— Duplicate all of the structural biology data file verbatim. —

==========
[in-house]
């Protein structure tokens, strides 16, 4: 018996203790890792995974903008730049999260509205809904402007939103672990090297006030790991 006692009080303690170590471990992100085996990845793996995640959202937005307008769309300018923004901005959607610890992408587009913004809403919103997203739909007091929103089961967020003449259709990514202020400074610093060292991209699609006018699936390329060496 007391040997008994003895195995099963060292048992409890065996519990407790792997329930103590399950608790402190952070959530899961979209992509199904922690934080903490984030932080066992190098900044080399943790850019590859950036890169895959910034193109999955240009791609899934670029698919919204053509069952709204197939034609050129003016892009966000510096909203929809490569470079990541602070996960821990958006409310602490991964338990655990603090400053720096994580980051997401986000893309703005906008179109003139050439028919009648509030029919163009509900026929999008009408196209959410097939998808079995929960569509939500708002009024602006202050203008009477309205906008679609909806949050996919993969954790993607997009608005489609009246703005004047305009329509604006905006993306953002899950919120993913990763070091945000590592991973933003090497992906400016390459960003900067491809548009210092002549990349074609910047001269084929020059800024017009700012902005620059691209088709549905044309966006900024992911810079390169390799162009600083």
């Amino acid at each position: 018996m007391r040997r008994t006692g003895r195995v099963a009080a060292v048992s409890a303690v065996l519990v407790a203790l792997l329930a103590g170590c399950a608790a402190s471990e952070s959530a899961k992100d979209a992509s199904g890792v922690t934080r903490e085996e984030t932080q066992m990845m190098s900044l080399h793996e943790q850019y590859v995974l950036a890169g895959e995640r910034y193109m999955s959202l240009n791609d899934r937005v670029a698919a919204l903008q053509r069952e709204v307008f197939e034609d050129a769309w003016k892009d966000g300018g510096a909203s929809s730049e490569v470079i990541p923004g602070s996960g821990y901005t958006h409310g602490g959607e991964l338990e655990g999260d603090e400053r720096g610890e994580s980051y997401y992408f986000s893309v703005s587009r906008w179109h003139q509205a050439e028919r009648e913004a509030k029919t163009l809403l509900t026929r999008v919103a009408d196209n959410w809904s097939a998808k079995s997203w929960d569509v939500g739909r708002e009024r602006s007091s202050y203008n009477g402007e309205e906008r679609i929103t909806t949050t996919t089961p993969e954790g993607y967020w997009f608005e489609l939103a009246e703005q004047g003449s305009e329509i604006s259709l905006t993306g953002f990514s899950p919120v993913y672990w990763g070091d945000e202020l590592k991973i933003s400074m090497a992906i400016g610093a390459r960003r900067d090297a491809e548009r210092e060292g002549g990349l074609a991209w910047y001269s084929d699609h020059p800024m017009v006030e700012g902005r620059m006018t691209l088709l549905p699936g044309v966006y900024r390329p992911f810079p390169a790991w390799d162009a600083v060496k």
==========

[in-house]
């Protein structure tokens, strides 16, 4: 018996203790890792995974903008730049999260509205809904402007939103672990090297006030790991 006692009080303690170590471990992100085996990845793996995640959202937005307008769309300018923004901005959607610890992408587009913004809403919103997203739909007091929103089961967020003449259709990514202020400074610093060292991209699609006018699936390329060496 007391040997008994003895195995099963060292048992409890065996519990407790792997329930103590399950608790402190952070959530899961979209992509199904922690934080903490984030932080066992190098900044080399943790850019590859950036890169895959910034193109999955240009791609899934670029698919919204053509069952709204197939034609050129003016892009966000510096909203929809490569470079990541602070996960821990958006409310602490991964338990655990603090400053720096994580980051997401986000893309703005906008179109003139050439028919009648509030029919163009509900026929999008009408196209959410097939998808079995929960569509939500708002009024602006202050203008009477309205906008679609909806949050996919993969954790993607997009608005489609009246703005004047305009329509604006905006993306953002899950919120993913990763070091945000590592991973933003090497992906400016390459960003900067491809548009210092002549990349074609910047001269084929020059800024017009700012902005620059691209088709549905044309966006900024992911810079390169390799162009600083």
């Amino acid at each position: 018996m007391r040997r008994t006692g003895r195995v099963a009080a060292v048992s409890a303690v065996l519990v407790a203790l792997l329930a103590g170590c399950a608790a402190s471990e952070s959530a899961k992100d979209a992509s199904g890792v922690t934080r903490e085996e984030t932080q066992m990845m190098s900044l080399h793996e943790q850019y590859v995974l950036a890169g895959e995640r910034y193109m999955s959202l240009n791609d899934r937005v670029a698919a919204l903008q053509r069952e709204v307008f197939e034609d050129a769309w003016k892009d966000g300018g510096a909203s929809s730049e490569v470079i990541p923004g602070s996960g821990y901005t958006h409310g602490g959607e991964l338990e655990g999260d603090e400053r720096g610890e994580s980051y997401y992408f986000s893309v703005s587009r906008w179109h003139q509205a050439e028919r009648e913004a509030k029919t163009l809403l509900t026929r999008v919103a009408d196209n959410w809904s097939a998808k079995s997203w929960d569509v939500g739909r708002e009024r602006s007091s202050y203008n009477g402007e309205e906008r679609i929103t909806t949050t996919t089961p993969e954790g993607y967020w997009f608005e489609l939103a009246e703005q004047g003449s305009e329509i604006s259709l905006t993306g953002f990514s899950p919120v993913y672990w990763g070091d945000e202020l590592k991973i933003s400074m090497a992906i400016g610093a390459r960003r900067d090297a491809e548009r210092e060292g002549g990349l074609a991209w910047y001269s084929d699609h020059p800024m017009v006030e700012g902005r620059m006018t691209l088709l549905p699936g044309v966006y900024r390329p992911f810079p390169a790991w390799d162009a600083v060496k």